Visando determinar quais aspectos do exame neurológico (EN) seriam essenciais em uma situação específica (paciente com queixa neurológica, mas cuja história sugere ser improvável um problema neurológico), apresentou-se o mesmo questionário utilizado por Moore e Chalk no Canadá a 19 neurologistas do Rio de Janeiro, Brasil. Foram considerados os aspectos significativos do EN com pontuação igual ou superior a 3,5: campo visual, fundoscopia, movimentos de perseguição ocular, mímica facial, marcha, desvio pronador ou movimentos rápidos dos membros superiores, prova dedo-nariz, tônus nos membros superiores e inferiores, cinco reflexos tendinosos e reflexo plantar. Concluiu-se que, apesar de diferenças geográficas e econômicas entre Brasil e Canadá, neurologistas de ambos os países concordam sobre o exame neurológico essencial no cenário proposto.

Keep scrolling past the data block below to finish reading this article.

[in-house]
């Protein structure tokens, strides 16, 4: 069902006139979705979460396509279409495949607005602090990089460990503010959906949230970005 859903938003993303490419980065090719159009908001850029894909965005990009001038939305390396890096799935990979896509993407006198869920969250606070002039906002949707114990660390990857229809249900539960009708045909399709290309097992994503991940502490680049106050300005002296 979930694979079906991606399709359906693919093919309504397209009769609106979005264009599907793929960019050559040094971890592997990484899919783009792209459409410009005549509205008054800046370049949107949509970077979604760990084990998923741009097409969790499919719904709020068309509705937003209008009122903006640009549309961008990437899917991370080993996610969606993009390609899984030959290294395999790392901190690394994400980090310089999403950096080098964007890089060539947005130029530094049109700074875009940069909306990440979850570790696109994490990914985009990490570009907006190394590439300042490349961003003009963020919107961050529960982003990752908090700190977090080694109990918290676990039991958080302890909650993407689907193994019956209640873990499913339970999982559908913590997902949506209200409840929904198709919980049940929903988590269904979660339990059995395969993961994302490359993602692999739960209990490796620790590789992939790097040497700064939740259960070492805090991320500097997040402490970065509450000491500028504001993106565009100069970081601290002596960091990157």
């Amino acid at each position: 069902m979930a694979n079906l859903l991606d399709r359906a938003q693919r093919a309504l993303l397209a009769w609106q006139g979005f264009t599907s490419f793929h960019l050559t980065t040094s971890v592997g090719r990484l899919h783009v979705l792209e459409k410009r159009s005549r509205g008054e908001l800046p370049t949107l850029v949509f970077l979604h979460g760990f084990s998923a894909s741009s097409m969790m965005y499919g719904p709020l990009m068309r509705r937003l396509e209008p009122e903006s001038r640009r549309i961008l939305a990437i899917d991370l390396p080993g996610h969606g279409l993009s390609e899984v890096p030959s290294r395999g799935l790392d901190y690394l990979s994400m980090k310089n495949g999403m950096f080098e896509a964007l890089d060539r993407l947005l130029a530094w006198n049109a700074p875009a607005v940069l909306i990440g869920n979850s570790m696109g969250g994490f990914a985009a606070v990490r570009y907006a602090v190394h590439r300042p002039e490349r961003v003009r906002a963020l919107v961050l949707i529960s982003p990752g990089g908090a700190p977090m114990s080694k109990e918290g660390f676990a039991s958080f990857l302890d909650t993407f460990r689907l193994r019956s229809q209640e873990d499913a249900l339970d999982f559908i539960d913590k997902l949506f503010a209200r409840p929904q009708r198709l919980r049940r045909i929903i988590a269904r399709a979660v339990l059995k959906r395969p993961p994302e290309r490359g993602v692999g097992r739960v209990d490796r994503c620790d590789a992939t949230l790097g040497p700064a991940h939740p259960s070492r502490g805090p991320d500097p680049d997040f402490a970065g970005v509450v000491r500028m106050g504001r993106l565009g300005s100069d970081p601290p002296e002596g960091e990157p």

Palavras-Chave: exame neurológico, neurossemiologia, queixa neurológica.


 

 

Many clinicians consider the neurological examination (NE) the most difficult and intriguing aspect of semiology. A common complaint is how to perform an excessive number of complex maneuvers in order to obtain clinical relevant information.

In 2009, Frazer Moore and Colin Chalk1 published the results of an interesting study called "The Essential Neurological Examination". In an early part of their work, they elected to investigate how neurologists use NE when faced with a common clinical situation: a patient referred with a potential neurological complaint in which the history suggests that a neurological problem is in fact unlikely, and the NE is being used to confirm that the patient is neurologically normal. Such researchers asked 19 McGill University neurologists to consider this scenario, and then asked them to state how likely they would be to use each of the 46 items of a reasonably complete NE. As an external validation, 38 neurologists across Canada and 168 students from McGill Medical School in a range of practice settings were asked to rate the 46 NE elements, using the same scenario and rating scale. This study sought to evaluate how a group of neurologists based in Rio de Janeiro, Brazil, would use NE in the same scenario by Moore and Chalk's study.